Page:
It’s a sad fact of modern life that the speakers built into all these ultrathin TVs suck. You can grab a decent sound bar for a couple hundred bucks, but if you want something more powerful without going full home theater, premium sound bars exist to fill the gap. At an MSRP of $1,400 before add-ons like rear speakers and or a subwoofer, Sony’s HT-A7000 is premium in the extreme, and it sounds every bit as expensive as it is. I just wish it wasn’t such a chore to use.
- Connectivity: Wi-Fi, Bluetooth 5.0
- Integrations: Google Cast, Apple AirPlay, Spotify ConnectAma
- Ports: 2x HDMI in, 1x HDMI eARC, optical, 3.5 mm, USB
- Audio Format: Dolby Atmos, Dolby Digital, Dolby Digital Plus, Dolby Dual Mono, Dolby TrueHD, DTS, DTS 96/24, DTS ES, DTS HD High Resolution, DTS HD Master, DTS:X, LPCM
- Power: 500W
- Full, robust sound
- Supports all the audio formats and features you could ask for
- Easy on the eyes
- Requires troubleshooting too frequently
- Juggling your TV’s HDMI inputs and the sound bar’s is a pain
- Very pricey
Design, hardware, what’s in the box(es)
The HT-A7000 is enormous. The bar is more than four feet long and tips the scale at an impressive 19 pounds. It’s a hair wider than my 55” TV. It’s so wide, it actually hangs off either edge of my TV stand half an inch or so. It’s even a bit tall; in front of a smaller TV, it might obscure the bottom of the screen. This is probably obvious, but in a small space, it feels like overkill.
It’s pretty, though, with a metal grille showing off the bar’s drivers along the front and an uninterrupted glass panel along most of the top. There’s also a rudimentary display on the front to show things like the volume level and which input the bar is switched to.
There are touch-sensitive buttons on the top of the bar, toward the right side — power, input, a shortcut each to Bluetooth and streaming sources, and volume up and down. That they’re capacitive buttons rather than, well, button buttons is definitely slick, but the touch areas are impossible to find in the dark. I’d love it if they were backlit.
Around back, there are three HDMI ports (two 4K/HDR inputs and one for eARC), one optical input, and a 3.5-millimeter jack.
The SW5 subwoofer Sony sells to compliment its high-end soundbars is equally giant. At 17 inches tall and a hefty 29 pounds, it reminds me a lot of a mini fridge. I had my old TV subwoofer tucked neatly under a nearby table; that is not an option with the SW5. You’re probably not going to be able to hide this thing very effectively, if at all. Thankfully, the RS3S rear speakers Sony included for my testing aren’t quite as overt; they’re reasonably sized and pretty plain.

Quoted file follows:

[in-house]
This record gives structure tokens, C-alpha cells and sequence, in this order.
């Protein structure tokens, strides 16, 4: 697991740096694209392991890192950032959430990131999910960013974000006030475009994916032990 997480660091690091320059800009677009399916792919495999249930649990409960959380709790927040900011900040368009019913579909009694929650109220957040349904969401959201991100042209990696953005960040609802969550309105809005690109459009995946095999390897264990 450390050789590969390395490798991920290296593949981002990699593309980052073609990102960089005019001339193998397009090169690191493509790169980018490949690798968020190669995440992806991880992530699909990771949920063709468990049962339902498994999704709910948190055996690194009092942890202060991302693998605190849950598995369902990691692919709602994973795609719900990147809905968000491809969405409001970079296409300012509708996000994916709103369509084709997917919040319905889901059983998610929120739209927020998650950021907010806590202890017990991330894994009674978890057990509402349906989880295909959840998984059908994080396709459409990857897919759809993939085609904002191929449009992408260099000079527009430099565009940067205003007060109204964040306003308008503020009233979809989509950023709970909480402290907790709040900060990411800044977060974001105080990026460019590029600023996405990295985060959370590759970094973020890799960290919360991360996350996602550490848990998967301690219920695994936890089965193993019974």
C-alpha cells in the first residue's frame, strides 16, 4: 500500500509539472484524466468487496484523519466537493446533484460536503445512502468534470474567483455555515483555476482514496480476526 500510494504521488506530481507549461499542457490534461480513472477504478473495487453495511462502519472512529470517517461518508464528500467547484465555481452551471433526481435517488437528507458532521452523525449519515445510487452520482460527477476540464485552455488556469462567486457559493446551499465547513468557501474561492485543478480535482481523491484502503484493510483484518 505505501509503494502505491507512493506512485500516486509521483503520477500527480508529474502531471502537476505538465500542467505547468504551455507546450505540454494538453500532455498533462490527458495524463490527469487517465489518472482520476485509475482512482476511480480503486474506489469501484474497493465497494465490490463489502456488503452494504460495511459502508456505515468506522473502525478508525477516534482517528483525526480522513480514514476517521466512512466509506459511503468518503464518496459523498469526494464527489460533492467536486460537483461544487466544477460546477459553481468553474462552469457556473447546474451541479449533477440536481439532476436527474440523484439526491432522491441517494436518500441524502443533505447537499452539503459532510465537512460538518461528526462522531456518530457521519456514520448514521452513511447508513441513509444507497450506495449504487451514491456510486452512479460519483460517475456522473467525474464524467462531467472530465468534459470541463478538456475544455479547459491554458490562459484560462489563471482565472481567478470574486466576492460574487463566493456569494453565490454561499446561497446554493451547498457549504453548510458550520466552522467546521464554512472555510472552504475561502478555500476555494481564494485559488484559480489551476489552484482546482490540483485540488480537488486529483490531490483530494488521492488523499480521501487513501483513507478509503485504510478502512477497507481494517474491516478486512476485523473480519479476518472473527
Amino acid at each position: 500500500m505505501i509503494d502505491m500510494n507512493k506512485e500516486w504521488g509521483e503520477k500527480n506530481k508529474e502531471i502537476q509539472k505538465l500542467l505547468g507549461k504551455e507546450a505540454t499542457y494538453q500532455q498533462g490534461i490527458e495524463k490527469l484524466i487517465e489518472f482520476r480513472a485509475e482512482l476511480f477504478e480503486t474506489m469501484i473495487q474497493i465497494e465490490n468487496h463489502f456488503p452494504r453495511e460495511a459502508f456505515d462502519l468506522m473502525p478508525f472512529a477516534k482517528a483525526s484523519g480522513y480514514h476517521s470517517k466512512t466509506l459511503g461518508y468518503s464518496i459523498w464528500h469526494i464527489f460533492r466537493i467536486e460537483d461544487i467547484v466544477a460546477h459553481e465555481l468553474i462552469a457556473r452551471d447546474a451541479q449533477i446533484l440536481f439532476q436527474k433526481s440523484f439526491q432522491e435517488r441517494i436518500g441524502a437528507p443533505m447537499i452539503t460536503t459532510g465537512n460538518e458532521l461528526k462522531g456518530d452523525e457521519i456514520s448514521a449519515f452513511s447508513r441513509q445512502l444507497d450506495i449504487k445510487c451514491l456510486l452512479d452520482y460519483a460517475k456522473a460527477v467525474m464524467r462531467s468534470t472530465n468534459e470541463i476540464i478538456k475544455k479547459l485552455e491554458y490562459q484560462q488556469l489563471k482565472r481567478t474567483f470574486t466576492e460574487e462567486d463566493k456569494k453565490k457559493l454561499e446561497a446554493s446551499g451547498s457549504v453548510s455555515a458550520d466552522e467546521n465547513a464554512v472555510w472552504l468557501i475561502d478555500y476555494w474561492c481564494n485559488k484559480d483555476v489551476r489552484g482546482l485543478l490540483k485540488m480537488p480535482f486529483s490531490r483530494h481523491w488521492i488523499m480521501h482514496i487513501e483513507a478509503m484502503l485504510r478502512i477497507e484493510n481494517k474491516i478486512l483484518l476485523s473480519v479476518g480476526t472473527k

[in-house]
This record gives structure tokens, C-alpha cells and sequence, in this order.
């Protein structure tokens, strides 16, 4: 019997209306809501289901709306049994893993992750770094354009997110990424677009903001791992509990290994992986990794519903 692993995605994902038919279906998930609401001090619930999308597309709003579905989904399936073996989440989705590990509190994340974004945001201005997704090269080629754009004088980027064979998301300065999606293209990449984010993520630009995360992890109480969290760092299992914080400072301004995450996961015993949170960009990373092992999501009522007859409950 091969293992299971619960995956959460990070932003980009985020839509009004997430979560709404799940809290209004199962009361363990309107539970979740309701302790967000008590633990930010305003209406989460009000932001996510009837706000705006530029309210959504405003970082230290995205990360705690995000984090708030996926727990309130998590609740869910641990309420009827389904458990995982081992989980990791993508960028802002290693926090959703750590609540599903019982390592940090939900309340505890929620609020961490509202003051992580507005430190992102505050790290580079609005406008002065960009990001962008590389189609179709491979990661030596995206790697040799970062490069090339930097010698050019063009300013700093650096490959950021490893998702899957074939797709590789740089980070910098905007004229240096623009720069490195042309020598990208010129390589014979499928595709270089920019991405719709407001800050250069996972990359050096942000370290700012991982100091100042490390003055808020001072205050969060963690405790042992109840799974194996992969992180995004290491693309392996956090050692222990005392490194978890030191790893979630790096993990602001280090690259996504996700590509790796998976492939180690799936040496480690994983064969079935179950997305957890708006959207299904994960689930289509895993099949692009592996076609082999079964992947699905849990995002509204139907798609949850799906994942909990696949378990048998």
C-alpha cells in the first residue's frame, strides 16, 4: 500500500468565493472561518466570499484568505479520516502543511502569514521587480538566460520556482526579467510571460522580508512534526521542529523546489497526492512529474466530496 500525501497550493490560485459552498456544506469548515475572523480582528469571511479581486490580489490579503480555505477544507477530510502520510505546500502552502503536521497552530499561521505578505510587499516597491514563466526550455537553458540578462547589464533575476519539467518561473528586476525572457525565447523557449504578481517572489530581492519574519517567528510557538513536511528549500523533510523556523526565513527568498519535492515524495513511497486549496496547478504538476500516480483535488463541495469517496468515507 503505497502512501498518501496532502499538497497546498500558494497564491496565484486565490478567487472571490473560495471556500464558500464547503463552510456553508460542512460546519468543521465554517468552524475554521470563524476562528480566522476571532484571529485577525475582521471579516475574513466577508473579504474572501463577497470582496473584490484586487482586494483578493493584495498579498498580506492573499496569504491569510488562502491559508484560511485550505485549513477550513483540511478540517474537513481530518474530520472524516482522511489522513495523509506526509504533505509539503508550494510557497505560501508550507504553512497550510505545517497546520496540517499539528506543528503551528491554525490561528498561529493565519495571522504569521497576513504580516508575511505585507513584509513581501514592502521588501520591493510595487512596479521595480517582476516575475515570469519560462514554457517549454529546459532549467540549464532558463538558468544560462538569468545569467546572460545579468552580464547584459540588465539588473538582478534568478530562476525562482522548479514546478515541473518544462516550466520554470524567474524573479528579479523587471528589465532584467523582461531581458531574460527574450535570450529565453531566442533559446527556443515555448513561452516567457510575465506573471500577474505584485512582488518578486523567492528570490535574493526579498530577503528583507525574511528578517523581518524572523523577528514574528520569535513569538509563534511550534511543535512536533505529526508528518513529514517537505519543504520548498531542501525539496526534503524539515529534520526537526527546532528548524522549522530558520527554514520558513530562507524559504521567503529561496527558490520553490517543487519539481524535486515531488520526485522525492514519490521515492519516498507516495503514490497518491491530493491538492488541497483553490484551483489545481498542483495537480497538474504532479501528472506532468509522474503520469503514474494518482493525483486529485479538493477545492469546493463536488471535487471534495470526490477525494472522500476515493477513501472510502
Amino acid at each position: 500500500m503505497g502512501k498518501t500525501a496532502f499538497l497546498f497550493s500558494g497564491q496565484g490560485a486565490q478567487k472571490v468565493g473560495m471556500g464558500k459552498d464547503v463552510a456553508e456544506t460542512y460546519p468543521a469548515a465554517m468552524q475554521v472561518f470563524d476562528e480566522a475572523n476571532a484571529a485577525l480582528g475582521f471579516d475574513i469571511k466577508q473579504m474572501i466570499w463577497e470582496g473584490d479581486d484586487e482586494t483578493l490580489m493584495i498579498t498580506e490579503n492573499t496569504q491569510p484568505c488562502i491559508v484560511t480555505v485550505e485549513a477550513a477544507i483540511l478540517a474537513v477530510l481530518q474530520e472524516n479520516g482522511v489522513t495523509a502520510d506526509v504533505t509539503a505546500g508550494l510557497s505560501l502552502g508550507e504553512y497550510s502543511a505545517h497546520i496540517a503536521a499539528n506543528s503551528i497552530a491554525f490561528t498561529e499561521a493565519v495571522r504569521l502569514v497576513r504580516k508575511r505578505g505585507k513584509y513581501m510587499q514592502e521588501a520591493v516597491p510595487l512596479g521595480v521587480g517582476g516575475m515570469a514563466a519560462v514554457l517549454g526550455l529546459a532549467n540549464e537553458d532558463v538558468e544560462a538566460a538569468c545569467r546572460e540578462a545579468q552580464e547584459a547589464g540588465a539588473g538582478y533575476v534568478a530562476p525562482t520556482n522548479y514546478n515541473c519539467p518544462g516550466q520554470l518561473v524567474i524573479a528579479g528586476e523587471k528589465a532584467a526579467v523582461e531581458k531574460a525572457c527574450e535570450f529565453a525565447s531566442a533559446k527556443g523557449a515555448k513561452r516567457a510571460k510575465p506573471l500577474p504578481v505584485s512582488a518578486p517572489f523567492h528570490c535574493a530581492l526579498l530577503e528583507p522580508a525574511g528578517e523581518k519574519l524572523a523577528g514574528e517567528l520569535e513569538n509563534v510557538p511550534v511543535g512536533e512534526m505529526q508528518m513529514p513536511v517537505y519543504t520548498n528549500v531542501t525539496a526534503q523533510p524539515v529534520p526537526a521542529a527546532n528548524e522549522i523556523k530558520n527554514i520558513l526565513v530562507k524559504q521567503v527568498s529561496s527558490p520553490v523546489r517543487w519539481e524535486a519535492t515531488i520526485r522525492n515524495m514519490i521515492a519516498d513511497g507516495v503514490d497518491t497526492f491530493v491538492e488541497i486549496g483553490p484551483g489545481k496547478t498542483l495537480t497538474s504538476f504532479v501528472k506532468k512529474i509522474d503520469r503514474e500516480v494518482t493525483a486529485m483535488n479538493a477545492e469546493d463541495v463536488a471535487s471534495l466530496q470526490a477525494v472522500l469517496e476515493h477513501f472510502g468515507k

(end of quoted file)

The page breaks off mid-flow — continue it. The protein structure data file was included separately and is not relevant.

All told, the hardware looks very handsome, as far as ostentatious home AV gear goes. There’s not much included aside from the speakers themselves — some instructional literature and the required power cables. (The rear speakers also come with brackets for mounting them on the wall.)
Audio and features
I’m not pretending to be an audiophile by any means, but I am generally picky — and to my ear, the HT-A7000 sounds great. Moving from my entry-level Vizio soundbar to the A7000 feels like a similar leap in quality as the move from my TV’s built-in speakers to that
On its own, the soundbar is an Atmos-enabled 7.1.2 setup, which means it bounces sound off the walls and ceiling to approximate surround sound. The A7000 definitely has a large soundstage, and the directional audio does create some perception of height. But to say that the HT-A7000’s tricks produce convincing surround sound is a stretch; I never noticed feeling like sound was coming from above me. It won’t fool you into thinking there are speakers embedded in the ceiling, that’s for sure.
Movies, TV, games, and music all sound fantastic on the HT-A7000. Even without the discrete subwoofer and rear speakers, sound from my TV is fuller and clearer than ever. Bass is deep and full-throated, and mids and highs are clear as a bell. The bar also supports all the features you could possibly ask for, including AirPlay, Spotify Connect, and Google Cast — you can even add it to speaker groups in the Google Home app.